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The Global Brief with Bianca Nobilo

Kremlin Admits "Mistakes" Made In Mobilization Call-Ups; Italy's New PM; Pakistan Floods. Aired 5-5:30p ET

Aired September 26, 2022 - 17:00   ET



ALISON KOSIK, CNN HOST: Hello and welcome. I'm Alison Kosik. I'm in for Bianca Nobilo. This is THE GLOBAL BRIEF.

Tonight, a Russian exodus. Military aged men flee to Finland and Georgia, after the Kremlin admits mistakes in mobilization call-ups.

Then, Italy elects the nation's most right-wing government since World War II. We look at what that means for Europe.

And CNN traveled with the UNICEF medical team in southern Pakistan, where flooding has caused unspeakable devastation.

It's less than a week since President Vladimir Putin announced a so-called, partial mobilization. Many Russians are angry and afraid. We are seeing

more demonstrations, and police crackdowns across the country. Monitoring groups say more than 2300 protesters had been detained.

Meanwhile, a steady stream of people have continued to cross rushes land borders with Finland and Georgia. The Kremlin's spokesperson admits there

have been mistakes in the mobilization process, and he says, so far, the government hasn't made a decision about closing the borders, or imposing

martial law. Ukraine officials are accusing Russia of using the so-called, succession referenda, and for occupied regions, as a pretense to draft

Ukrainians into the Russian military. Those referenda, which are illegal under international law, will end Tuesday.

The Ukrainian government also says that Russian-backed forces in the regions of Zaporizhzhia and Kherson are already drawing up lists of

thousands of people to be mobilized.

Matthew Chance joins me now from London.

Matthew, great to see you.

I know there is a massive backlash, and protests as well going on in Russia, following Putin's order of increased military conscription for his

war in Ukraine. What's the latest that you're hearing?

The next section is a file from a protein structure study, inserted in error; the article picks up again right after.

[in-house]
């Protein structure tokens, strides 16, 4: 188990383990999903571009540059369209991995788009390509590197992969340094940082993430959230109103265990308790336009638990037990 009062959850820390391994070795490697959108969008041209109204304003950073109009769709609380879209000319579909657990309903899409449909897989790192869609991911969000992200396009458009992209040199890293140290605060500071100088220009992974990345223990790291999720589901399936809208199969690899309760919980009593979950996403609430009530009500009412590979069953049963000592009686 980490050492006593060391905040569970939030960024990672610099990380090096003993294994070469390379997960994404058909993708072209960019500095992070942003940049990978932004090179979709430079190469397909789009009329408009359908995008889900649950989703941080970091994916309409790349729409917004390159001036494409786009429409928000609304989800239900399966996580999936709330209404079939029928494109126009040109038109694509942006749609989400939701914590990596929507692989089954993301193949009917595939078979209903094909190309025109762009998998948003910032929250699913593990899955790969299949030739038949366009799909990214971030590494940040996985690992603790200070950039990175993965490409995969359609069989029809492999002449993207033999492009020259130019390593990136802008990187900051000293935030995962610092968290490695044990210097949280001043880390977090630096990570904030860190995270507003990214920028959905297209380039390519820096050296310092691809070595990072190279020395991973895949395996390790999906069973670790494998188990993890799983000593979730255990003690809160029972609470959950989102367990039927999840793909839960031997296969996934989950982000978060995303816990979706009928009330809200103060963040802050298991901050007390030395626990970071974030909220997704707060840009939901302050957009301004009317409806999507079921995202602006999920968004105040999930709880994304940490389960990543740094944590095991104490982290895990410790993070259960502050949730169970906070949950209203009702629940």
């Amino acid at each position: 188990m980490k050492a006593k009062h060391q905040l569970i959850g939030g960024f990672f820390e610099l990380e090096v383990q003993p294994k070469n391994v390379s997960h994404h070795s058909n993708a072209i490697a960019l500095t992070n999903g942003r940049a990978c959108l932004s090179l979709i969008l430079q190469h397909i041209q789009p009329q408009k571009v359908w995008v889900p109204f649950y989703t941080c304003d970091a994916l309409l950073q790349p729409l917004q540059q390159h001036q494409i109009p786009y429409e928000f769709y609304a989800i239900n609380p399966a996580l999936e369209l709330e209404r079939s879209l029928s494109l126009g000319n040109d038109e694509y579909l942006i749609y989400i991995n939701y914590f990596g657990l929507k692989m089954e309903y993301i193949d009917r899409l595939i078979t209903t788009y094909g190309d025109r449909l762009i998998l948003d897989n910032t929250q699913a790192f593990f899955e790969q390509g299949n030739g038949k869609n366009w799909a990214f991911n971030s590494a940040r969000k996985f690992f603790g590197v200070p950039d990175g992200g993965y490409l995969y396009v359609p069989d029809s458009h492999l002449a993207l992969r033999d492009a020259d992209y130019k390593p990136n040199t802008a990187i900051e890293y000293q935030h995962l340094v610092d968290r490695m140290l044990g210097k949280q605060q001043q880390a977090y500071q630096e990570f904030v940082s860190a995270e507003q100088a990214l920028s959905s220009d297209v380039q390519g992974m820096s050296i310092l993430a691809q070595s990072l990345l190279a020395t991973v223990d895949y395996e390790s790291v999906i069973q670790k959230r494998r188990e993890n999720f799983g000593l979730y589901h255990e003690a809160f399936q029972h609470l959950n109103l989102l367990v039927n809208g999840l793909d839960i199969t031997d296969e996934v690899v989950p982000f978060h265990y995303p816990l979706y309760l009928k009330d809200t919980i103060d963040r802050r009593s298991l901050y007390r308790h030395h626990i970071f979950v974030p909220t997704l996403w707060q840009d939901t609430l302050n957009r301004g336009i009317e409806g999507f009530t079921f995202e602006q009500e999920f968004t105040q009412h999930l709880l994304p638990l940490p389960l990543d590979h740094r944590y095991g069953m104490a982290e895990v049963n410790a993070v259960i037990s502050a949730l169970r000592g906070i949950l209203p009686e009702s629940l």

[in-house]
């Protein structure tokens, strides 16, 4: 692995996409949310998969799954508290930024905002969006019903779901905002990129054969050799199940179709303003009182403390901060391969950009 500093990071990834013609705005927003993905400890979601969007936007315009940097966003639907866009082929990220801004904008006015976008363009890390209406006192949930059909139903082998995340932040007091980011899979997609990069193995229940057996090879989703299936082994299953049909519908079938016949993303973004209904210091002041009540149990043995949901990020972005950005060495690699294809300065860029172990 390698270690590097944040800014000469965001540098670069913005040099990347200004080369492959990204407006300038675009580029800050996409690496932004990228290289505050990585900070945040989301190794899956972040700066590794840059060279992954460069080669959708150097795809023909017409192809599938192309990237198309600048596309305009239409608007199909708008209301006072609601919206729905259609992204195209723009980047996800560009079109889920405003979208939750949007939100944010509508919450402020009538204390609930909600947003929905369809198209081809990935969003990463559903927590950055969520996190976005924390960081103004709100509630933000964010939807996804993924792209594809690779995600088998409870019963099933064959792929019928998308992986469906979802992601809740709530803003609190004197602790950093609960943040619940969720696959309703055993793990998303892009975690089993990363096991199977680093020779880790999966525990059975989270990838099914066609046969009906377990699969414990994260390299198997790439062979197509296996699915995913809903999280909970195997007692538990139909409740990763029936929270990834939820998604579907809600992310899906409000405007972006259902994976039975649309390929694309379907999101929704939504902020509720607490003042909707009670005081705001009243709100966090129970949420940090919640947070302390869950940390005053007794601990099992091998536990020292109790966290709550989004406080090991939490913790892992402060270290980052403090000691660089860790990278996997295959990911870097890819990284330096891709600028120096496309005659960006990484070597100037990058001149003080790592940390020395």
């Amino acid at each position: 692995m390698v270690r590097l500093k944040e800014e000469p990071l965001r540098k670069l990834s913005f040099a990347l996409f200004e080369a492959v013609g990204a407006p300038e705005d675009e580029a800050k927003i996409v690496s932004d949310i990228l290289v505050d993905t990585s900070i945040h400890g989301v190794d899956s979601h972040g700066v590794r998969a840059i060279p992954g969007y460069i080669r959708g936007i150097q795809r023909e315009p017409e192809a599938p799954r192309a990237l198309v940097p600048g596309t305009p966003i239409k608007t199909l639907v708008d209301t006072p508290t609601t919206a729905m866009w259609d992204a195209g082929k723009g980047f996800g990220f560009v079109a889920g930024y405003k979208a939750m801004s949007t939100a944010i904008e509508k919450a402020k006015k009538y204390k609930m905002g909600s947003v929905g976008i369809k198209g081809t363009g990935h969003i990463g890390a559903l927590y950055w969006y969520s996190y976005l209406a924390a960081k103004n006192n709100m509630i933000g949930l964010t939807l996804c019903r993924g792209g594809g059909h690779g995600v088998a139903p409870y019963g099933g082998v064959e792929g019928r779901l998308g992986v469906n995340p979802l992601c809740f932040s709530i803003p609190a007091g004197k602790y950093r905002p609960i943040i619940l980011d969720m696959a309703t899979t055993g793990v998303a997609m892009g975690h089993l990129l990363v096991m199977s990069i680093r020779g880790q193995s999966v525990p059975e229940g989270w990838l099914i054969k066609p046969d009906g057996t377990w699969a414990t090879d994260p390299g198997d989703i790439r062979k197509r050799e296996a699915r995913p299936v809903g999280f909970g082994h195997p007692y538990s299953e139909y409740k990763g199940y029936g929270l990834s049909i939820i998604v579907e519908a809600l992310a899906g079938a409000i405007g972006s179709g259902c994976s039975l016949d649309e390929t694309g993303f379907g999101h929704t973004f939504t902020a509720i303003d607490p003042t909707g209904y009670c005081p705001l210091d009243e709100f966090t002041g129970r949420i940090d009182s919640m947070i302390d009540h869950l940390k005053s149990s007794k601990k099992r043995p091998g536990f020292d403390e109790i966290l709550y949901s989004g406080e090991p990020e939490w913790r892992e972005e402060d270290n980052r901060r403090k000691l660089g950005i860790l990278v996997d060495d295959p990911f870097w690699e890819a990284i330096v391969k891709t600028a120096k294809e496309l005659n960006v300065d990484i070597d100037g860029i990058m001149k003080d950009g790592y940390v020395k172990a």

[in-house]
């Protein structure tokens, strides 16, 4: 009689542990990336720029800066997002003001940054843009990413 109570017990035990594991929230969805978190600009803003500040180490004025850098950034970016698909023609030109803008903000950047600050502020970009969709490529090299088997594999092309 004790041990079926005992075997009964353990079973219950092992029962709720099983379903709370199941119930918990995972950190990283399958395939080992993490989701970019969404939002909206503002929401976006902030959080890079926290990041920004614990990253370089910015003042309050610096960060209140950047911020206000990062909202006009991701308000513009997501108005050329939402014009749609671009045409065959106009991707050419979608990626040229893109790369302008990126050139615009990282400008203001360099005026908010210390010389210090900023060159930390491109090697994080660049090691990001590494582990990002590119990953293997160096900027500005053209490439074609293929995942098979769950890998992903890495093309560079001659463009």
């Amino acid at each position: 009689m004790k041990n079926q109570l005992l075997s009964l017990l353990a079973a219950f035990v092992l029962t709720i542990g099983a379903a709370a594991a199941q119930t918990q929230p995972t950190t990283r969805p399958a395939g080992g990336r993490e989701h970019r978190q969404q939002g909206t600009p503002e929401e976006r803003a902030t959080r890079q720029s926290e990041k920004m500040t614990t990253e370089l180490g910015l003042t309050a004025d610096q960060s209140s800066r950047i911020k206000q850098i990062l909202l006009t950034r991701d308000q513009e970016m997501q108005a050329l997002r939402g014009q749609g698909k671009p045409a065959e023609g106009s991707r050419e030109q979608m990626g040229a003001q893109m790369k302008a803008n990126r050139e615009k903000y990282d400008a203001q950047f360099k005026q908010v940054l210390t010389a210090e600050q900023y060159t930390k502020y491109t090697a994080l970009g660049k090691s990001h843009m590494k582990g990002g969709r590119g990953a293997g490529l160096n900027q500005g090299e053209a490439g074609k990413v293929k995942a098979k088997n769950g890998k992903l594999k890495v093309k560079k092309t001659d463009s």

MATTHEW CHANCE, CNN SENIOR INTERNATIONAL CORRESPONDENT: Well, that backlash, Alison, it's continuing across various areas and Russia,

particularly in the south of the country, there have been some extraordinary scenes over the past 24 hours or so, in the Republic of

Dagestan, which is a mainly Muslim republic, with an ethnic minority, whilst on the majority of the republic in Russia, really coming out against

this mobilization which they fear has been disproportionately applied against them.

We've seen more than 100 people arrested in these clashes with authorities. People physically trying to block the road to stop bosses filled with men

from the area being taken into the Russian military, as part of this mobilization. And then, in an attempt to calm the situation in Dagestan,

the president of the republic, sort of the local governor of the republic, rather, has said, look, you know, the stakes have been made, we are going

to make sure that anybody who is drafted erroneously will be sorted out. And he tried to reassure people that any mistakes that were made in terms

of old people, people who have lost children, and big families, people who have never served in the military before, these people, hear the government

said, we're not going to be drafted, but there are various examples of them being drafted.

That's one of the things that's caused this outpouring of anger. But nevertheless, across the country, obviously, the stakes are getting higher

and higher for Vladimir Putin, as he attempts to recruit, well, hundreds of thousands of people to go and fight in Ukraine.

KOSIK: Okay, Matthew Chance, thanks so much for your report.

Meantime on the battlefield, Russian artillery and missile attacks has left one person dead and several injured in the regions of Kharkiv and Donetsk.

CNN's Nick Paton Walsh is in eastern Ukraine. He has this report for us.


NICK PATON WALSH, CNN INTERNATIONAL SECURITY EDITOR (voice-over): When the blasts pause and rare quiet in Toretsk, there are few blessings to count.

But most are bitter.